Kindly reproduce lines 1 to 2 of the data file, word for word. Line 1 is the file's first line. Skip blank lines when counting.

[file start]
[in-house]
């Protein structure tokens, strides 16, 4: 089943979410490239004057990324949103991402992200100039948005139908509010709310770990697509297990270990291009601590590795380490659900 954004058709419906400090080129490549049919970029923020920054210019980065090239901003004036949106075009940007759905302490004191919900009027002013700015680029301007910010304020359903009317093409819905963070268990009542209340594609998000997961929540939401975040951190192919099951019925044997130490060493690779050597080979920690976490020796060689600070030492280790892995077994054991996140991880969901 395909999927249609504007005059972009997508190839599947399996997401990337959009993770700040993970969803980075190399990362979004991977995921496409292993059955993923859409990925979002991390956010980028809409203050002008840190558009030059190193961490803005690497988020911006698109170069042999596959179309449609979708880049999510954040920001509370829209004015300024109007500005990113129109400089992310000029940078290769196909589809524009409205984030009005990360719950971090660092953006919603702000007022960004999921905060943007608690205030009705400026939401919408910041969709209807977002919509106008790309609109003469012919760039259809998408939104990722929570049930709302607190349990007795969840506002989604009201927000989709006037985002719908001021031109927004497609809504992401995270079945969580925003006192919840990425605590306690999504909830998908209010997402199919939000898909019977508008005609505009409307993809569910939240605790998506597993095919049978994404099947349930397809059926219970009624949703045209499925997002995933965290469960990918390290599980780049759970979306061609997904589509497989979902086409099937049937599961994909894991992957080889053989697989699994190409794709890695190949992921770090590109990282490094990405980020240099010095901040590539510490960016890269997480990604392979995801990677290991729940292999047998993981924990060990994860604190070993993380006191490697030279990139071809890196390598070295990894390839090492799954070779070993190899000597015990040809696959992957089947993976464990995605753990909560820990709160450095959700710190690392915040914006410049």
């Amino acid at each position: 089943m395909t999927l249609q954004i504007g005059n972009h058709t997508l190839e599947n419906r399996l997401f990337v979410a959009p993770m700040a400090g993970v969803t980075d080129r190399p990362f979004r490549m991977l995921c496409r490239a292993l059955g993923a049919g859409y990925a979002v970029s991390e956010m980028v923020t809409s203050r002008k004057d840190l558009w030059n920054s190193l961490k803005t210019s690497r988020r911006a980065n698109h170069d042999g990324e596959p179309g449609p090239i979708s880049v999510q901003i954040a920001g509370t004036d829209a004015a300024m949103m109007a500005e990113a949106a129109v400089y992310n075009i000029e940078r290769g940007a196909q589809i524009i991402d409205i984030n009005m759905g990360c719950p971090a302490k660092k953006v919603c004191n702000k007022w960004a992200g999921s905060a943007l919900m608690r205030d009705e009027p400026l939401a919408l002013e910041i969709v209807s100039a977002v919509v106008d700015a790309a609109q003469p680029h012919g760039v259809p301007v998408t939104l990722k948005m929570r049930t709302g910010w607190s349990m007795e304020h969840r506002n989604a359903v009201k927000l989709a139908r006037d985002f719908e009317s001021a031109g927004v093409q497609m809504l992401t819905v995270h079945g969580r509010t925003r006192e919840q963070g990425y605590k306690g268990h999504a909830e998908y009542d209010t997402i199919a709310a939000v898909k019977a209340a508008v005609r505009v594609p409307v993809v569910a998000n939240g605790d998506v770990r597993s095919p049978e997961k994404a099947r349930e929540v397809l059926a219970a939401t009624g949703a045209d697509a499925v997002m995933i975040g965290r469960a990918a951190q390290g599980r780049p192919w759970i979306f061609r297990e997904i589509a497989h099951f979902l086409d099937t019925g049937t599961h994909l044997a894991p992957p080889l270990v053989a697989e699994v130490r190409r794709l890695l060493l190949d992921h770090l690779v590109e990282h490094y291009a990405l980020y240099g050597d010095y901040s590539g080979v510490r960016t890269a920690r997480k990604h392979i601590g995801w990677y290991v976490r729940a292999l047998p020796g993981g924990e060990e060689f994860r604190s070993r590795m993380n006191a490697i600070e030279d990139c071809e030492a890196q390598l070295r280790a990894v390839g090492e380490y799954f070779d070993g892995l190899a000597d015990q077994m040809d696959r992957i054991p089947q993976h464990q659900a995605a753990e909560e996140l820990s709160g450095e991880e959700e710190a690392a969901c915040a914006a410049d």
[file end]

[in-house]
């Protein structure tokens, strides 16, 4: 089943979410490239004057990324949103991402992200100039948005139908509010709310770990697509297990270990291009601590590795380490659900 954004058709419906400090080129490549049919970029923020920054210019980065090239901003004036949106075009940007759905302490004191919900009027002013700015680029301007910010304020359903009317093409819905963070268990009542209340594609998000997961929540939401975040951190192919099951019925044997130490060493690779050597080979920690976490020796060689600070030492280790892995077994054991996140991880969901 395909999927249609504007005059972009997508190839599947399996997401990337959009993770700040993970969803980075190399990362979004991977995921496409292993059955993923859409990925979002991390956010980028809409203050002008840190558009030059190193961490803005690497988020911006698109170069042999596959179309449609979708880049999510954040920001509370829209004015300024109007500005990113129109400089992310000029940078290769196909589809524009409205984030009005990360719950971090660092953006919603702000007022960004999921905060943007608690205030009705400026939401919408910041969709209807977002919509106008790309609109003469012919760039259809998408939104990722929570049930709302607190349990007795969840506002989604009201927000989709006037985002719908001021031109927004497609809504992401995270079945969580925003006192919840990425605590306690999504909830998908209010997402199919939000898909019977508008005609505009409307993809569910939240605790998506597993095919049978994404099947349930397809059926219970009624949703045209499925997002995933965290469960990918390290599980780049759970979306061609997904589509497989979902086409099937049937599961994909894991992957080889053989697989699994190409794709890695190949992921770090590109990282490094990405980020240099010095901040590539510490960016890269997480990604392979995801990677290991729940292999047998993981924990060990994860604190070993993380006191490697030279990139071809890196390598070295990894390839090492799954070779070993190899000597015990040809696959992957089947993976464990995605753990909560820990709160450095959700710190690392915040914006410049």